09 Sep 2020

Hadef in the Courts: successful outcome in VAT case involving voluntary disclosure

Authored by: Rami Omar and Taher Abdeen

Hadef & Partners recently achieved an important outcome for an international company in relation to a VAT case.

UAE business has become accustomed to working within the VAT regime which was introduced on 1 January 2018 at a standard rate of 5%. However, companies, the authorities and the judiciary continue to adapt and interpret the detailed regulations.

Hadef & Partners represented an international company in a dispute with the Federal Tax Authority (“FTA”) in respect of payment of tax and related penalties.

The international company discovered an inadvertent error in certain previous tax declarations. There were genuine reasons for the error. The international company made a voluntary disclosure to the FTA in this regard, disclosing the financial discrepancy, together with confirmation of its desire and ability to immediately pay the amount due.

The FTA calculated the tax amount due, and requested that the international company pay this, together with penalties calculated in accordance with the VAT Law and applicable regulations.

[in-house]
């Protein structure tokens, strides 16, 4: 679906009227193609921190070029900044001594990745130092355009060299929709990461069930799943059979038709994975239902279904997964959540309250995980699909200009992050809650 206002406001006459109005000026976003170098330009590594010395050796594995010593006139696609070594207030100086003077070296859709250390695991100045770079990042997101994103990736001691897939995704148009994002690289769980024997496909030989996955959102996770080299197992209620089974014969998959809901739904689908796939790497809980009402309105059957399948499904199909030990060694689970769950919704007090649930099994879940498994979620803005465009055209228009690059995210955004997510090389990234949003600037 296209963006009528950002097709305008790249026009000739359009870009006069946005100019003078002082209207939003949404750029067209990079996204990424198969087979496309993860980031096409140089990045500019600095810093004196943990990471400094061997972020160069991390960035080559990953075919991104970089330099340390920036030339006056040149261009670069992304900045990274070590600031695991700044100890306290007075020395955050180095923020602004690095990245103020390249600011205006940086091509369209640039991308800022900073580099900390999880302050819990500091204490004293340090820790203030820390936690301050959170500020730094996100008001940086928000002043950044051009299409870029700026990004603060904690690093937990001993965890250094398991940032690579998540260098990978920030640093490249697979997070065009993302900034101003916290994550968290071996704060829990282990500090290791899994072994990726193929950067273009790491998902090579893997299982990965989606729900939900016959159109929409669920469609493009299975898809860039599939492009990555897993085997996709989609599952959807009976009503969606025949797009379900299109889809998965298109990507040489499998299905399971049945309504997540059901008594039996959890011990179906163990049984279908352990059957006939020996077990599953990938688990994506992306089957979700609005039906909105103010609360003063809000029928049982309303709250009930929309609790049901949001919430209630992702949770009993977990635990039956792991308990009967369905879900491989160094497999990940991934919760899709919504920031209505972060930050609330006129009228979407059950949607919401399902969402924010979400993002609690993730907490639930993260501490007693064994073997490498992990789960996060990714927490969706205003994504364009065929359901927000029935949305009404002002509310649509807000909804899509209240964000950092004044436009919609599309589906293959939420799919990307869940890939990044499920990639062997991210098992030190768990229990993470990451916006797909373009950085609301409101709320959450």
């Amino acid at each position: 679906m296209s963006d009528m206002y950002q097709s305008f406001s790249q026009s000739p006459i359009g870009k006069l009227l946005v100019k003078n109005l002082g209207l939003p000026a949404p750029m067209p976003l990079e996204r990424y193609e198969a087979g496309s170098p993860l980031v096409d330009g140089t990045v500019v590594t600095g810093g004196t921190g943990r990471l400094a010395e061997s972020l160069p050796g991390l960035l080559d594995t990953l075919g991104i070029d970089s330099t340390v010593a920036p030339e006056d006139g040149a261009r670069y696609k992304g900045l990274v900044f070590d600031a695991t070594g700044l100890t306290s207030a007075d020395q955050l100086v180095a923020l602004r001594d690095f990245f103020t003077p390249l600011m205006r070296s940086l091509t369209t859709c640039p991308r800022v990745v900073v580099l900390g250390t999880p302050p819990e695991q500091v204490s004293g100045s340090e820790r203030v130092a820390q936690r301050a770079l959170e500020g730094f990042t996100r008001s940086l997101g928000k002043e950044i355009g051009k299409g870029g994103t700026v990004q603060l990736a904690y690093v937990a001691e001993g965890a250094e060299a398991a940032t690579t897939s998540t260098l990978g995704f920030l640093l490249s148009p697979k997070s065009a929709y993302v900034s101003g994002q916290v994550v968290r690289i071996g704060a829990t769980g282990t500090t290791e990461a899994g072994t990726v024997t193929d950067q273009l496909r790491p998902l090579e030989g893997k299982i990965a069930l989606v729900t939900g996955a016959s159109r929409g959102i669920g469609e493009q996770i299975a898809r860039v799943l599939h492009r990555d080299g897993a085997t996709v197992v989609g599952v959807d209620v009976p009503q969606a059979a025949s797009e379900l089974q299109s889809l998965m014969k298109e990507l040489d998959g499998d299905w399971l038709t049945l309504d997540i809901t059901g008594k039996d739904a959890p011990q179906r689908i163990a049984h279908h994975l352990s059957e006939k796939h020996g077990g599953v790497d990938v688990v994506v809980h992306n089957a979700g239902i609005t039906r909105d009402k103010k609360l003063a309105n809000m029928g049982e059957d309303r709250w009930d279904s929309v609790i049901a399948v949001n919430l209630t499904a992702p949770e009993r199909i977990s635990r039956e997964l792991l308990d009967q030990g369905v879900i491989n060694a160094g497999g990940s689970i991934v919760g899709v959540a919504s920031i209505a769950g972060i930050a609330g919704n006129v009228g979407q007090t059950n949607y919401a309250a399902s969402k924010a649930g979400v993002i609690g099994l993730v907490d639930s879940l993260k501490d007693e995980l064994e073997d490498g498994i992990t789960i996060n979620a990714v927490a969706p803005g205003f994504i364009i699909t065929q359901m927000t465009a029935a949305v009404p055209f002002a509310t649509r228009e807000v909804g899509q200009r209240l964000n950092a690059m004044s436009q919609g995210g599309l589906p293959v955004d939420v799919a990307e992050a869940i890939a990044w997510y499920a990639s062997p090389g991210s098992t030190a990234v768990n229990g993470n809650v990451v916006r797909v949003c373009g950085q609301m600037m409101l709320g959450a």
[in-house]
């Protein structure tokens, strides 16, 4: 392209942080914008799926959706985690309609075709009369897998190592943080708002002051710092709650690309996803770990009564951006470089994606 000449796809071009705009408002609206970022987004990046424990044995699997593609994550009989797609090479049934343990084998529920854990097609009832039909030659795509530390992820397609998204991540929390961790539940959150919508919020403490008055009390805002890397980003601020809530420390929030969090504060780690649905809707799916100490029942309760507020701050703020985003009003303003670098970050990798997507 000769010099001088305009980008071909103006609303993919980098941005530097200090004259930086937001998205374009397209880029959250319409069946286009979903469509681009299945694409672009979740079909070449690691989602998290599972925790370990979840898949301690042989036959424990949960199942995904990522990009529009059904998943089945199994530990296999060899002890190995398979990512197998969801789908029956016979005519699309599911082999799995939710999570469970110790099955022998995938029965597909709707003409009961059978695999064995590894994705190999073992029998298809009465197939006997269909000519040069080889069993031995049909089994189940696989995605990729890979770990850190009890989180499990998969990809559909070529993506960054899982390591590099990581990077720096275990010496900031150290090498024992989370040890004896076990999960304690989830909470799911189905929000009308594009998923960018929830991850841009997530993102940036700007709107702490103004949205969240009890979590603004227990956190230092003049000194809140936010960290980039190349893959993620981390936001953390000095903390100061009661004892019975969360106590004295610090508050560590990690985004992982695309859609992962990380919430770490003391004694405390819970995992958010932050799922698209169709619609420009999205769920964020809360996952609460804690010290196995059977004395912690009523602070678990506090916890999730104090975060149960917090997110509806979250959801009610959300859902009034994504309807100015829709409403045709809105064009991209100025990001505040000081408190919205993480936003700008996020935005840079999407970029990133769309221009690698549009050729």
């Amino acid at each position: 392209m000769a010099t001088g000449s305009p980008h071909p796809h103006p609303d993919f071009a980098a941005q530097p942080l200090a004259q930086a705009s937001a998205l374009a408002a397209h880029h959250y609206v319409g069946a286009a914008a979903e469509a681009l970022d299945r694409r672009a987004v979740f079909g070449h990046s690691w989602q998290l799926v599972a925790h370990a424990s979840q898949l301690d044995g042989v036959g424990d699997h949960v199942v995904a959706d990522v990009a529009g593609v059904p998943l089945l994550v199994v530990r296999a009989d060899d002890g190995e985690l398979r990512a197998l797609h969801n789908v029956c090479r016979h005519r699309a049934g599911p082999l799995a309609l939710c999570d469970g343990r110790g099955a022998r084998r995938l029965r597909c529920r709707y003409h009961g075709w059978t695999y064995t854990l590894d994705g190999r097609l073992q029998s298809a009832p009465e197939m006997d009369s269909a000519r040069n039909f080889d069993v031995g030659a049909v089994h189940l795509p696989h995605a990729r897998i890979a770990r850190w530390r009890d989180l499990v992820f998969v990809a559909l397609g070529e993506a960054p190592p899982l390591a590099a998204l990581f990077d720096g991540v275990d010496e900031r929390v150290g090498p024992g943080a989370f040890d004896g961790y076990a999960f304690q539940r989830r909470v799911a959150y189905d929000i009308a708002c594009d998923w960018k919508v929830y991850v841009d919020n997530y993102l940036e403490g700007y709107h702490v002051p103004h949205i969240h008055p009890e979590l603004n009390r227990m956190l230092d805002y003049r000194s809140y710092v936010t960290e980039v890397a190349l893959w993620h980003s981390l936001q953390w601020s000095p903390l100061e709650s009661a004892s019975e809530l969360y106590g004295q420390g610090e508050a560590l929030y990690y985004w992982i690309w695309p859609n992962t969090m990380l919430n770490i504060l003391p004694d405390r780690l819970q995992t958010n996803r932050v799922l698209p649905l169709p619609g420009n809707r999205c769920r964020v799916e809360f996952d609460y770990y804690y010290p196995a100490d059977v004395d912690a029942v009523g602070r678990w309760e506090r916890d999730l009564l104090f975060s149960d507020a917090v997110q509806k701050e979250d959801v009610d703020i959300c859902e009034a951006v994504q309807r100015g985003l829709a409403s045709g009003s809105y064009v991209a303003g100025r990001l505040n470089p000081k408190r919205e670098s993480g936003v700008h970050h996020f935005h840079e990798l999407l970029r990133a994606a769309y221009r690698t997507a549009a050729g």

However, the international company was surprised to be subsequently notified of an additional substantial penalty. That notification was duly objected to by the international company, but the objection was initially dismissed. This decision was challenged before the Tax Dispute Resolution Committee and the additional penalty was cancelled. The FTA appealed to the Federal Court of First Instance. The FTA argued that it had the right to levy a delay penalty on the declared amount, arguing that such penalty should be calculated from the date of the tax declaration for the relevant tax period, and that such penalty applies separately to the penalty imposed and paid in relation to the voluntary disclosure.

Hadef & Partners argued, on behalf of the international company, that the inadvertent error had been voluntarily disclosed and the required additional payment duly made, together with the applicable penalty in accordance with the law. We also explained to the court the purpose for which the legislator established the procedure for voluntary disclosure, the punitive gradation and the penalty allocated by the legislator for such a matter. It was further argued that the FTA was wrongly seeking to impose an additional penalty, not in relation to late payment, but in relation to alleged tax evasion which does not apply to voluntary disclosure of an inadvertent error, based on the actual facts and other circumstances of the case.   

The Court of First Instance found in favour of the international company.

The Tax Procedures Law (No. 7 of 2017) differentiates between (a) penalties for late payment of tax in tax declarations and (b) fines and penalties in relation to voluntary disclosure.